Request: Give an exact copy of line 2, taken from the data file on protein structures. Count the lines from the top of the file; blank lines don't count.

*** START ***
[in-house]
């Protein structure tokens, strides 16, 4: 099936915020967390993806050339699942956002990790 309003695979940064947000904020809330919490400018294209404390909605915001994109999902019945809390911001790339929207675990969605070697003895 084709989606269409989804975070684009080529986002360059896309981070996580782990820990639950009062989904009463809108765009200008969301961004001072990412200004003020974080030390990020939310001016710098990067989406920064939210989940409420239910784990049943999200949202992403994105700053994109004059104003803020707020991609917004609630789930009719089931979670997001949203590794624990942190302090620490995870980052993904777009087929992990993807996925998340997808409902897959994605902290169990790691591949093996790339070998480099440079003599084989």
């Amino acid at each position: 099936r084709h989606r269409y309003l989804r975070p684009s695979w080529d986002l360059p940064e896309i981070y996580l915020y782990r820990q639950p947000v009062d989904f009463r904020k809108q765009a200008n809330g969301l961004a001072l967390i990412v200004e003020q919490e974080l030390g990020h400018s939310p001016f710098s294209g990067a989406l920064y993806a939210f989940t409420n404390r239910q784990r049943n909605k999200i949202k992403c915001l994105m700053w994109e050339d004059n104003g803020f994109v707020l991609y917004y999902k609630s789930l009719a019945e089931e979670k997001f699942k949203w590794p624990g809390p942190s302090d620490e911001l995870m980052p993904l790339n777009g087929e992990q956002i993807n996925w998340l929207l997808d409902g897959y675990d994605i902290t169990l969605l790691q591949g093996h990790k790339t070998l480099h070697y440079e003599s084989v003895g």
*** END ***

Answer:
């Protein structure tokens, strides 16, 4: 099936915020967390993806050339699942956002990790 309003695979940064947000904020809330919490400018294209404390909605915001994109999902019945809390911001790339929207675990969605070697003895 084709989606269409989804975070684009080529986002360059896309981070996580782990820990639950009062989904009463809108765009200008969301961004001072990412200004003020974080030390990020939310001016710098990067989406920064939210989940409420239910784990049943999200949202992403994105700053994109004059104003803020707020991609917004609630789930009719089931979670997001949203590794624990942190302090620490995870980052993904777009087929992990993807996925998340997808409902897959994605902290169990790691591949093996790339070998480099440079003599084989």